Add USB OTG To A USB Thumb Drive

Every hacker has a USB thumb drive on their keyring, filled with backup files and a way to boot up a broken computer. One feature that most are missing though is USB On The Go (OTG) support, which allows a USB device to act as a USB host, connecting to devices like cell phones and tablets.

That can be added with the addition of a USB OTG adapter, though, and [usbdevice] has produced a nice how-to on soldering one of these permanently into a USB thumb drive to create a more flexible device. It’s a simple solder-something-on-something-else hack, but it could be handy.

There are a few caveats, though: it needs a USB thumb drive with solderable headers, which most of the smallest drives that have connectors right on the PCB won’t have. Most of the larger drives will have these, though, and they are cheap, so finding a suitable victim isn’t hard.

33 thoughts on “Add USB OTG To A USB Thumb Drive

    1. I wonder how much signal integrity will suffer from the reflections caused by the extra unterminated connector spliced in.

      Plus the article is completely misleading, it does nothing to add USB OTG to the phone, it’s just a flash drive with two types of USB connector. It won’t work with non-OTG devices, it won’t even let you connect any other device.

      1. My rule of thumb says maximum stub length has to be lower than 1/10th of the signal rise time. (signal speed is roughly 15cm/ns on a PCB)
        For a rise time of 1ns, this would allow for 1.5cm stubs having no significant influence on the waveform. IIRC USB 2.0 HS (480Mb/s) has a rise time of 500ps, so make it short, or live with horribad signal integrity. Of course, i would say that the complete transmission-path does have an influence too. If you directly plug that stick in your OTG-phone, it can work, but if you plug it into your PC (over a 2m cable that’s not really up to USB spec either because the chinese money-savings engineer found a cheaper cable supplyer), it might just not work anymore…

          1. Shure, cheap drives do not deliver the flash speeds to fully use all the USB 2.0 bandwith. If you are unlucky, they easily drop below 5MB/s effective transfer. But it would be VERY strange if that had any infuence on the signal rise time of the USB physical layer. Or are these drivers so advanced that they allow adaptive dynamic slopes? If your PHY is built to be compliant with USB 2.0, i would guess that it’s drivers are designed to run fast enough slopes too.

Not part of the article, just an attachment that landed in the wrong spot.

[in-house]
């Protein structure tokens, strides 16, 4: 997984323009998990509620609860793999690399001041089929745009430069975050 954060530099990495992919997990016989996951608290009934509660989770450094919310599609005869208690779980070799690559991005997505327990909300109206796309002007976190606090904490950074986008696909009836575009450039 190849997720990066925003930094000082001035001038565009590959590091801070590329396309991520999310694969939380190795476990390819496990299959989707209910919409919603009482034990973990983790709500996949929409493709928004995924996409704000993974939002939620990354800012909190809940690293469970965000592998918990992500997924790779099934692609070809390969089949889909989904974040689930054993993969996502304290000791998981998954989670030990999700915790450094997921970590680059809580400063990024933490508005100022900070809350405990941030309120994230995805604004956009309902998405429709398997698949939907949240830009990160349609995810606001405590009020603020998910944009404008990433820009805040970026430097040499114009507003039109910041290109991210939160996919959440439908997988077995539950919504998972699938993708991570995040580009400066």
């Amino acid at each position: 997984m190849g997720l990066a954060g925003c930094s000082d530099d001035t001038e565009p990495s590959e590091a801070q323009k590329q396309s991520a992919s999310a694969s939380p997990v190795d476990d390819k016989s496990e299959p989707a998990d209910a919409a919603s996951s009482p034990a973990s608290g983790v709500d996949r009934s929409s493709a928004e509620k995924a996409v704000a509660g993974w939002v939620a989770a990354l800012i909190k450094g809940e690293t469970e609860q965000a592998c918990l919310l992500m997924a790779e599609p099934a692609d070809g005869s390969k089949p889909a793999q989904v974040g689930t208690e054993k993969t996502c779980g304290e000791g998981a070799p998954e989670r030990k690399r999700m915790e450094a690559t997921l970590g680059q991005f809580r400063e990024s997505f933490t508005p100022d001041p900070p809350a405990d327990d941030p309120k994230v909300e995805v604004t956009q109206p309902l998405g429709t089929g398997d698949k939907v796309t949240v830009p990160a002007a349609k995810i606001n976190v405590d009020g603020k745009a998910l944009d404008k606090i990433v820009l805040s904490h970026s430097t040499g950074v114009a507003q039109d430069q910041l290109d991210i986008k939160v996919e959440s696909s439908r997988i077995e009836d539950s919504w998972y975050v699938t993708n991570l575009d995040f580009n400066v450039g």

And you are right that the error correction in the physical layer can help a lot to fix reflections and impedance mismatches up to a degree, but there is only so much it can correct before transmission completely fails or is getting so bad you are back down at floppy drive speeds.

      1. Hate to agree but do. I just bought a 32Gb sandisk with both connectors for $20 at retail.
        Now if this was a hack about 5 years back it would have been great, but I hate to say it’s a hack inspired by something commercially available for buttons.
        it’s a hack, but it’s for the sake of it, when “value of own time” < "value of commercial solution".

  1. I just slit from the cable end the rubber shroud of a micro connector (not all the way) and soldered the floating pin on the end to the one next to it (+5). Glue the shroud closed with that tiny wire inside, from pins 4-5. The fifth pin at 5 volts tells the host to act. All micro USB’s seem to have 5 pins just 4 wires. Then connect the 4 wire cable to a salvaged case USB port desoldered from that little bit of board.

    1. You have that mixed up. Pin 5 is ground, not 5v. For otg to be enabled, pin 4 gets tied to pin 5 ground. I’ve been making my own micro USB cables and adapters for some time now.

    1. those micro adapters are less than an inch in length. the one i got came with a Verbatim flash drive. ( Model 49821 ) and the “Store ‘n’ Go Dual USB Flash Drives for OTG Devices” seem small enough as well. mostly i use the micro adapter for wireless mouse or keyboard+trackpad, with a tablet.

    1. Perhaps because pretty much the only useful thing you can do with a device with a male micro-USB connector is plug it into a OTG capable port? If you Google “OTG flash drive” you can also find similar off-the-shelf products.

      1. But it’s still misleading it has nothing to do with USB OTG it’s just a connector. You can google freenergy too, will find lots of stuff, but it still doesn’t make
        Perpetum mobile proved…

        1. Super late reply but OTG uses a micro usb connector with the GND and SIGNAL connected with a resistor. A regular micro usb connector wont work since the SIGNAL pin is not connected to ground. So this is a OTG adapter that will work with OTG compatible devices. Just soldering in a regular micro usb connector wont work with OTG compatible devices since they would not know that they should power the device connected.

  2. It’s definitely *NOT* acting as a USB host. If you’re plugging it into a phone, the *phone* is the host. If you plug it into something that can’t be a host (like older phones) then it won’t work.

    1. Nice, but it requires root. :-( Which is difficult and dangerous on a Galaxy S5. If you do not wamnt to trigger the “Knox Counter” and the “yellow triangle” than you have to downgrade the software, then hack it with an exploit and upgrade again. And not make any fatal mistakes during the procedure.

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